Growing up in tiny Sundown, Texas, opera singer Eric Barry would find solace toward the end of a hard day by hitting golf balls from his front lawn to the first hole of the golf course across the street.
“And I’d take my putter and an 8 iron, and I’d play holes 2, 3, 4 and 5, and I’d walk back home,” Barry said.
At 33, Barry brings the same approach to golf as he does to singing. And he recently was rewarded for that connection, being chosen by Mizuno to be part of Team JPX, a 12-person roster of “game-improvement” amateurs to be featured in its Play Famously marketing campaign.
“I always feel comforted, and I always feel at peace on the course because it reminds me of those times,” said Barry, a Norwalk resident and recent Yale alum. “I can meditate on the course, and I just enjoy the serenity of it.”
Once called the “Pavarotti of the Panhandle” in Amarillo, Texas, Barry said the role of Rodolfo in “La Boheme” is probably his signature role at this point: “It’s 19th-century romantic music, Italian romantic. ... Gorgeous music and very fitting with my personality.”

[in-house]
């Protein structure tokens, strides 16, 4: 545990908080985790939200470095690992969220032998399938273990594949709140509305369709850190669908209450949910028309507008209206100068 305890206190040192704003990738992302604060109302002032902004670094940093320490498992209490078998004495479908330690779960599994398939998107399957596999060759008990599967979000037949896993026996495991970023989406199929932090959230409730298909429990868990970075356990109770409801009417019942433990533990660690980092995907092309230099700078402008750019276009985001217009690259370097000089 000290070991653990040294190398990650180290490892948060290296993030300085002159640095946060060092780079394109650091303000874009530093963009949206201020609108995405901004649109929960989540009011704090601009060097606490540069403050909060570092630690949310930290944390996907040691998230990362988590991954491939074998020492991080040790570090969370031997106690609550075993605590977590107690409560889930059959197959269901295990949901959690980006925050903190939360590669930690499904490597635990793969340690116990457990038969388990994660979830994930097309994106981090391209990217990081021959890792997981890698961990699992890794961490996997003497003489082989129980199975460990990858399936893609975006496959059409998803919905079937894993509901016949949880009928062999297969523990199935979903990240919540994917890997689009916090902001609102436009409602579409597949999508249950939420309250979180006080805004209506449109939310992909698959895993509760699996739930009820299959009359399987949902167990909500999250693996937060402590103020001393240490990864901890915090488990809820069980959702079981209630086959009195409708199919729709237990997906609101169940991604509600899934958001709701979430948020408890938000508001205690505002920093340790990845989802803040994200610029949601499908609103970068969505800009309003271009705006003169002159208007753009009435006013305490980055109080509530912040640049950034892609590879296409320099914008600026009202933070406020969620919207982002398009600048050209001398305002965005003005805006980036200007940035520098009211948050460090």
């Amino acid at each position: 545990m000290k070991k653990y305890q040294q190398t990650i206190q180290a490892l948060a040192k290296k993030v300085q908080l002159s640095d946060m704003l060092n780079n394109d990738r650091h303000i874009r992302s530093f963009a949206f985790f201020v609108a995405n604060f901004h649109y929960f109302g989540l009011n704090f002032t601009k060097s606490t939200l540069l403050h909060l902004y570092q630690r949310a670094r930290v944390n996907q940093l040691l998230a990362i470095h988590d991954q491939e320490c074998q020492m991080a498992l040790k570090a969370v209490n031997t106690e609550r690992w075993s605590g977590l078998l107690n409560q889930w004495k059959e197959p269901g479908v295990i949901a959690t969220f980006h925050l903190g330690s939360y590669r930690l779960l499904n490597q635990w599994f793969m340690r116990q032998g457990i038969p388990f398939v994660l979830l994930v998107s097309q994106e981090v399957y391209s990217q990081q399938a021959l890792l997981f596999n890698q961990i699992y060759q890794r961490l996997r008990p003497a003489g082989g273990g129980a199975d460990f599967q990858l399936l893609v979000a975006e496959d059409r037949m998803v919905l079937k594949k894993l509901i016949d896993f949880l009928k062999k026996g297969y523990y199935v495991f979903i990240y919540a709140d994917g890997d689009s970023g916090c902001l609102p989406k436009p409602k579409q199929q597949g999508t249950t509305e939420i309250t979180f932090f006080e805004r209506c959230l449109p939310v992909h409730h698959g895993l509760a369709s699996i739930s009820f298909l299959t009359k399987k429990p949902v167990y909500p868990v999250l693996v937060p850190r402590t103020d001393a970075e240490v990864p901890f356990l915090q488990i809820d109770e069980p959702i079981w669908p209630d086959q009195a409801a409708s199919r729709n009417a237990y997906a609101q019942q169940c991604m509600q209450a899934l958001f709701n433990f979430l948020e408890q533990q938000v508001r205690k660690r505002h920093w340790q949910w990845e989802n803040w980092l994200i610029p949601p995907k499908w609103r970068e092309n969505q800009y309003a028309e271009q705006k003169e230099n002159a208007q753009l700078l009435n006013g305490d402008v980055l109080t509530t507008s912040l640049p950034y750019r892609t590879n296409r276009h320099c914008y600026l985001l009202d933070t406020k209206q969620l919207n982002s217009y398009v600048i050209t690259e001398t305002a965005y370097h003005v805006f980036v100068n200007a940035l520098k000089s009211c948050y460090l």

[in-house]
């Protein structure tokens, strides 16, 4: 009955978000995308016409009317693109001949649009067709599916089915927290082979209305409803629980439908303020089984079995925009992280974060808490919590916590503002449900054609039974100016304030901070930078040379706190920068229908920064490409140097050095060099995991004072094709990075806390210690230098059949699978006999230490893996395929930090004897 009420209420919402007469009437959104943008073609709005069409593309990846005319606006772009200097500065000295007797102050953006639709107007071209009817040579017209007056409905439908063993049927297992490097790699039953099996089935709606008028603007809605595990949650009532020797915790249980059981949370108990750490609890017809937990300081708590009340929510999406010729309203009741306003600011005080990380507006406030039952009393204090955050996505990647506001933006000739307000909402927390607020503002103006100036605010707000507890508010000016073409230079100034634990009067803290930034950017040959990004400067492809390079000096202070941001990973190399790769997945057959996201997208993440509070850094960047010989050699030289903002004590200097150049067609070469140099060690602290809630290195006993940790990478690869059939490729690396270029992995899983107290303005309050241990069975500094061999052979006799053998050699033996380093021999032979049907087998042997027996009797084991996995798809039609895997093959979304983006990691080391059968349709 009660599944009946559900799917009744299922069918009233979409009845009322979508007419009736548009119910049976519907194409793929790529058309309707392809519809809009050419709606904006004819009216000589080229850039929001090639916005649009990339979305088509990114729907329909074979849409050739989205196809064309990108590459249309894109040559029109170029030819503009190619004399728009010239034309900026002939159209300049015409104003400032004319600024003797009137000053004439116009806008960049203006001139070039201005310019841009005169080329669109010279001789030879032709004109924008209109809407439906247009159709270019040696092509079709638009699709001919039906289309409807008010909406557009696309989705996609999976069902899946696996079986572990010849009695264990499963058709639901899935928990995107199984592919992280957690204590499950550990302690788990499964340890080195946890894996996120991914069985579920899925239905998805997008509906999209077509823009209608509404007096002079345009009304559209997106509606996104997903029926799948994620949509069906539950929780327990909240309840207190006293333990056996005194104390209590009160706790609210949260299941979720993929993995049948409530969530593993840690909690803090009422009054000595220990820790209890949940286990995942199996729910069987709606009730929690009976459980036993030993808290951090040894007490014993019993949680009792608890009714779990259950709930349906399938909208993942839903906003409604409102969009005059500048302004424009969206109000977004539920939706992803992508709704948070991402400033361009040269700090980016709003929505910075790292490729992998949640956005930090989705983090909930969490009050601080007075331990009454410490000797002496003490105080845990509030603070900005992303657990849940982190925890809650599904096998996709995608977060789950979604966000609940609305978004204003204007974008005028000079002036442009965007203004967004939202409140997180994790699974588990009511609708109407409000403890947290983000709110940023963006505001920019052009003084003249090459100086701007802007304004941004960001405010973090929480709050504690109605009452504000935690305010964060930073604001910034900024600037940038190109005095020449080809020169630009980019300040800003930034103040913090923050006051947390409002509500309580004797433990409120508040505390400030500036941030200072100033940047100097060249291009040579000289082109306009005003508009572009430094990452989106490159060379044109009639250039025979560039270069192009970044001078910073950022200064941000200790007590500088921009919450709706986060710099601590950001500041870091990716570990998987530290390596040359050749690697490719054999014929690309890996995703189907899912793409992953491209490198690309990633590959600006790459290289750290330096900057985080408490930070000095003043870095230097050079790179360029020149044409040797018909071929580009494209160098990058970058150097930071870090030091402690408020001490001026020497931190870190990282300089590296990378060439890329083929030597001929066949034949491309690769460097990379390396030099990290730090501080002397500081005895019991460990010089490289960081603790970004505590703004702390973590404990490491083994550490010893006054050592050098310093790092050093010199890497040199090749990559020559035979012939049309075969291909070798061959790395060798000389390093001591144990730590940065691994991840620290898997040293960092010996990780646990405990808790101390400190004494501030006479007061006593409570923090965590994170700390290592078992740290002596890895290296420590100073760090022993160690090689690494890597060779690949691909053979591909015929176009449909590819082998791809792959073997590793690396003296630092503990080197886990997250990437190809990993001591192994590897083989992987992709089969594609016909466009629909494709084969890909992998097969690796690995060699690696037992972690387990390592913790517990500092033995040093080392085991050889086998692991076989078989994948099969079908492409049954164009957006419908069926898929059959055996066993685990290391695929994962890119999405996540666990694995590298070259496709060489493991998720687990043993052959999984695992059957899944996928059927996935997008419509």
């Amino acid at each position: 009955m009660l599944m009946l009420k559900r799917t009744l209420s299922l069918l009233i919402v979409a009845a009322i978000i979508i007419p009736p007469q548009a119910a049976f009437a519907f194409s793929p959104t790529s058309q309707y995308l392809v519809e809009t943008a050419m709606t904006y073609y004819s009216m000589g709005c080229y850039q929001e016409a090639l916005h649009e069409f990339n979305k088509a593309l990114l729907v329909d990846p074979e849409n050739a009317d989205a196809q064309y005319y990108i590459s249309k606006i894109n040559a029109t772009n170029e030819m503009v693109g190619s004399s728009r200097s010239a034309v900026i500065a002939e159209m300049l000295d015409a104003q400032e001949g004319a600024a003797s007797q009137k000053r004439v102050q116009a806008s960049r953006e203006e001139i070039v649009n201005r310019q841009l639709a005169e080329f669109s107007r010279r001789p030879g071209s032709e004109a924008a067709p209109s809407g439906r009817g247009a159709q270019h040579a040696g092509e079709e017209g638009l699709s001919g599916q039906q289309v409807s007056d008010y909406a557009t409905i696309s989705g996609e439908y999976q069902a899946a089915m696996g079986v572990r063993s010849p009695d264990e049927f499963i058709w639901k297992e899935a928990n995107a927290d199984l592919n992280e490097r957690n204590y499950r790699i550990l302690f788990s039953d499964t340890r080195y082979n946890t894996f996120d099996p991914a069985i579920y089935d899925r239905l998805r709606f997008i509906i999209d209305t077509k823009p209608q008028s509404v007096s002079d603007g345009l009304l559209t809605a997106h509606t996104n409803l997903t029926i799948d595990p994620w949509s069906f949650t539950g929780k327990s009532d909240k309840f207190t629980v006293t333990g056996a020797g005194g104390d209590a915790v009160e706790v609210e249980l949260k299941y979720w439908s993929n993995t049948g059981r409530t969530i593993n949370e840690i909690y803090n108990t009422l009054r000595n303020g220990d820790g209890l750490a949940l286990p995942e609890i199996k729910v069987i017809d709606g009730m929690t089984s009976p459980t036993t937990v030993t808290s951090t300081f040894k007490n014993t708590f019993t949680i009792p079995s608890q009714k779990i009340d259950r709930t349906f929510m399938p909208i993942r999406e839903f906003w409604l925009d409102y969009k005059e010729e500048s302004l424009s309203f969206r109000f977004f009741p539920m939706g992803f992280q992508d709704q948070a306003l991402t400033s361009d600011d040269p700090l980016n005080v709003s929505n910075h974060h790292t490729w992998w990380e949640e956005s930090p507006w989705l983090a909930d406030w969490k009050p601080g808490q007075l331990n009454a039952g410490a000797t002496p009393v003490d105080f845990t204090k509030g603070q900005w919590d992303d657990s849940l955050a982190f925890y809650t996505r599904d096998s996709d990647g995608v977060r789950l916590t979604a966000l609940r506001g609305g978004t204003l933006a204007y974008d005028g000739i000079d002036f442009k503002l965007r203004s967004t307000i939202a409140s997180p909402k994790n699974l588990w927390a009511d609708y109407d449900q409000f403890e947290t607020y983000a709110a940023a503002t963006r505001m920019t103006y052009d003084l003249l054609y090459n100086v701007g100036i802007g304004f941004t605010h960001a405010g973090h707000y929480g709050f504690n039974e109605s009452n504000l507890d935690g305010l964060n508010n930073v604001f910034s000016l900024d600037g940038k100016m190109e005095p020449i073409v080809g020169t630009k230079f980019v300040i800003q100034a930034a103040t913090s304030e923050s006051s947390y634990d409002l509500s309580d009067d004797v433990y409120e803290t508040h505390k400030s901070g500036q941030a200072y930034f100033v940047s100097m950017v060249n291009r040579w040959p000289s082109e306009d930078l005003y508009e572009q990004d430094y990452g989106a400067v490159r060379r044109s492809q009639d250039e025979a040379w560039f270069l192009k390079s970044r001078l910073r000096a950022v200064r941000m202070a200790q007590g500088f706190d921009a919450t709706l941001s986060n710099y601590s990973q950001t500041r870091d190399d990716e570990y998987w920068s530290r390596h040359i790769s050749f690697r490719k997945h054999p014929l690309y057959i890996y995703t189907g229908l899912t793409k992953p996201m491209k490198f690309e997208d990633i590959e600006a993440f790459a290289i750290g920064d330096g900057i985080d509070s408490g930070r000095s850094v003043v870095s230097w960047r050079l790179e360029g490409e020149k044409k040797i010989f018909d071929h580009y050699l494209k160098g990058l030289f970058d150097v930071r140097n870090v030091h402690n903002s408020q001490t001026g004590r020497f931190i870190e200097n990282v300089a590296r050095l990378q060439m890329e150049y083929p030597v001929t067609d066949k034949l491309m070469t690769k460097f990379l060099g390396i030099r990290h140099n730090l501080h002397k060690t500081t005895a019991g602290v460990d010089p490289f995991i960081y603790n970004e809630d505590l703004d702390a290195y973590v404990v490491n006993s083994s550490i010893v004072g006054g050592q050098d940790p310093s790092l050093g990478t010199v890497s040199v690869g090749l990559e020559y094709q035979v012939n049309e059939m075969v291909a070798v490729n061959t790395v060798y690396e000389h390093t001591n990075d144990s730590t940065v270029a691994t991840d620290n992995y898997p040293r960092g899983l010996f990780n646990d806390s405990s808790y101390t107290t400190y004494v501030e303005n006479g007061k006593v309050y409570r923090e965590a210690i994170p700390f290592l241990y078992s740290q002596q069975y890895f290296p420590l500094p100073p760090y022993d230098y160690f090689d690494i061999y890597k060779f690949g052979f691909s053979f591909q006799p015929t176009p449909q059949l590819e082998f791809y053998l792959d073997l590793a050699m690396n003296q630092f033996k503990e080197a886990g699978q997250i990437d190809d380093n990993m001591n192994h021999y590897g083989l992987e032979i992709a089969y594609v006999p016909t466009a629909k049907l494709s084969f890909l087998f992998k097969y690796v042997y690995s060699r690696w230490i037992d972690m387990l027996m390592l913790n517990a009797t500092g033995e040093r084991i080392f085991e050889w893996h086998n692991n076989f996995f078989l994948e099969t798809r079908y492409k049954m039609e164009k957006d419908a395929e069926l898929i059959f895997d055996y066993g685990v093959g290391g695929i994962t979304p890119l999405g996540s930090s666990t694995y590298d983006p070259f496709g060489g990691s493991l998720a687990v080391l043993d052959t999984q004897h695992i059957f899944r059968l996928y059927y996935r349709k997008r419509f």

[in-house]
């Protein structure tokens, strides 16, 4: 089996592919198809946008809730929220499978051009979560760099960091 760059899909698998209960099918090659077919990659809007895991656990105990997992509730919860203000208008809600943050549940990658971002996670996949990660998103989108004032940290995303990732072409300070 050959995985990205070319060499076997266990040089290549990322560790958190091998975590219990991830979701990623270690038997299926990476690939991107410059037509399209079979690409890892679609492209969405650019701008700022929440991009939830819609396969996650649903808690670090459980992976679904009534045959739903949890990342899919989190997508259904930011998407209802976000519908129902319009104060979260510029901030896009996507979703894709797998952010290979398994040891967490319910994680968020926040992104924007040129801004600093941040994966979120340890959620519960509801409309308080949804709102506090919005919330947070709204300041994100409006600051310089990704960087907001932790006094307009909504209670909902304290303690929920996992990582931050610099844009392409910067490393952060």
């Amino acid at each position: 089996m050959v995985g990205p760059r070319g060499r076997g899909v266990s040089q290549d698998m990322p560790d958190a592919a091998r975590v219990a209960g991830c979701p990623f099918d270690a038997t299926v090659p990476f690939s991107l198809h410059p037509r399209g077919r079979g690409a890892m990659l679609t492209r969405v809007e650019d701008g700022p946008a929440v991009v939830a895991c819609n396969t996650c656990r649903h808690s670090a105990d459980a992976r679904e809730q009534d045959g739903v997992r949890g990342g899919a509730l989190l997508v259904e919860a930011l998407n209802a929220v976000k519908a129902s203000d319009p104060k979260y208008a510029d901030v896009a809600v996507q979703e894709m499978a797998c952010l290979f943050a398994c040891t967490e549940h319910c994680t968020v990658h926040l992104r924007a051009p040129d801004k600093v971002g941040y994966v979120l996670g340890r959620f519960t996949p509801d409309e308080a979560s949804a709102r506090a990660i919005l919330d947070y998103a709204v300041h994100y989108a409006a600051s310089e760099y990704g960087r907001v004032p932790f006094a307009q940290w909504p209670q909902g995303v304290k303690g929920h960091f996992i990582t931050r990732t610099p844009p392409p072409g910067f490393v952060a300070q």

That would be the bohemian life. He’s on the road about 9 months a year, which is tough on a relationship (he does have a steady girlfriend) and it forces him to miss family events.
Aside from Barry perhaps, the amateur team’s individual stories aren’t particularly unique, which means regular people will identify with them. There’s a cancer survivor, a once-obese guy who lost 60 pounds, a guy who survived childhood polio, a Marine veteran of Iraq and Afghanistan and a workaholic businesswoman who learned to slow down with the help of golf.
Barry’s story is that of an opera singer with performance anxiety who, partly through golf, “has been able to overcome his fear and thrive on stage performing in immensely pressure-packed situations,” according to a Mizuno release.
Barry — the only Northeast resident on the team — says it was more about growing pains.
“As an adult, who completely shifted (his) focus and life essentially to do something completely different ... it’s just hard,” he said. “ You go from ... I just started singing to I’m making my Carnegie Hall debut. Like, what’s going on? It’s a blessing; it’s great, but at the same time, there has to be some kind of an outlet for all of those emotions.”